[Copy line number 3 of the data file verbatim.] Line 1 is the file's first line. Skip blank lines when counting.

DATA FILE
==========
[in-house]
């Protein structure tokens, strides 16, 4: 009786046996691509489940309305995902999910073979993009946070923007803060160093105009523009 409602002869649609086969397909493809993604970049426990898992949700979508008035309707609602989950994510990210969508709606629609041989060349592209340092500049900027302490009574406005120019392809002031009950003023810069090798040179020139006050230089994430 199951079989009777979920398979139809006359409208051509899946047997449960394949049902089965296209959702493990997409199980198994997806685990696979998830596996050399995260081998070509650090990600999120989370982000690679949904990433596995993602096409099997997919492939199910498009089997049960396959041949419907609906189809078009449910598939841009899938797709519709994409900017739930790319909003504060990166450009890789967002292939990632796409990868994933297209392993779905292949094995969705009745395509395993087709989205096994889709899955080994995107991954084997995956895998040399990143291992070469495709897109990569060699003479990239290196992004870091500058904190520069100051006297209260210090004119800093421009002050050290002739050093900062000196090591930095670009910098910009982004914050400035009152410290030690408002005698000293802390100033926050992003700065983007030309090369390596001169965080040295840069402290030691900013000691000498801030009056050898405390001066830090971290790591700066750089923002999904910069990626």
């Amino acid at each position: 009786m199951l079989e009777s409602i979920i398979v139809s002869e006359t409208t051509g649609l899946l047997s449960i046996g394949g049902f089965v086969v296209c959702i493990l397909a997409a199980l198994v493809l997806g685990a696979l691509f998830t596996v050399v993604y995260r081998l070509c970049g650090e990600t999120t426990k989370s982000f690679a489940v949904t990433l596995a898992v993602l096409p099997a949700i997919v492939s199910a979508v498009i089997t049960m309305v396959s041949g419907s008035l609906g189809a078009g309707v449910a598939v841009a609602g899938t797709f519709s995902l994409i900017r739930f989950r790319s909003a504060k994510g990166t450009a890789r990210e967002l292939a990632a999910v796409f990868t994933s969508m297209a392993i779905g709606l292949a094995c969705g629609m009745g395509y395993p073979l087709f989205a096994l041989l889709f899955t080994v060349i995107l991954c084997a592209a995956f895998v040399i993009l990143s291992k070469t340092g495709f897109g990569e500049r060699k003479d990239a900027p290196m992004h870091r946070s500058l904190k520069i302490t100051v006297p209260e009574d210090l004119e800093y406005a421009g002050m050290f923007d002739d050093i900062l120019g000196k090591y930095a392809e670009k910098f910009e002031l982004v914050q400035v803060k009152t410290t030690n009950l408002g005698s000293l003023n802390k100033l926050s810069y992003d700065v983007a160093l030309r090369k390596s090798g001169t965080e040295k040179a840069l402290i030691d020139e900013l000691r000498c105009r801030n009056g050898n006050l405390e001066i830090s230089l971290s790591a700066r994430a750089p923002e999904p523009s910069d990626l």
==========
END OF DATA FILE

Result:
């Amino acid at each position: 009786m199951l079989e009777s409602i979920i398979v139809s002869e006359t409208t051509g649609l899946l047997s449960i046996g394949g049902f089965v086969v296209c959702i493990l397909a997409a199980l198994v493809l997806g685990a696979l691509f998830t596996v050399v993604y995260r081998l070509c970049g650090e990600t999120t426990k989370s982000f690679a489940v949904t990433l596995a898992v993602l096409p099997a949700i997919v492939s199910a979508v498009i089997t049960m309305v396959s041949g419907s008035l609906g189809a078009g309707v449910a598939v841009a609602g899938t797709f519709s995902l994409i900017r739930f989950r790319s909003a504060k994510g990166t450009a890789r990210e967002l292939a990632a999910v796409f990868t994933s969508m297209a392993i779905g709606l292949a094995c969705g629609m009745g395509y395993p073979l087709f989205a096994l041989l889709f899955t080994v060349i995107l991954c084997a592209a995956f895998v040399i993009l990143s291992k070469t340092g495709f897109g990569e500049r060699k003479d990239a900027p290196m992004h870091r946070s500058l904190k520069i302490t100051v006297p209260e009574d210090l004119e800093y406005a421009g002050m050290f923007d002739d050093i900062l120019g000196k090591y930095a392809e670009k910098f910009e002031l982004v914050q400035v803060k009152t410290t030690n009950l408002g005698s000293l003023n802390k100033l926050s810069y992003d700065v983007a160093l030309r090369k390596s090798g001169t965080e040295k040179a840069l402290i030691d020139e900013l000691r000498c105009r801030n009056g050898n006050l405390e001066i830090s230089l971290s790591a700066r994430a750089p923002e999904p523009s910069d990626l």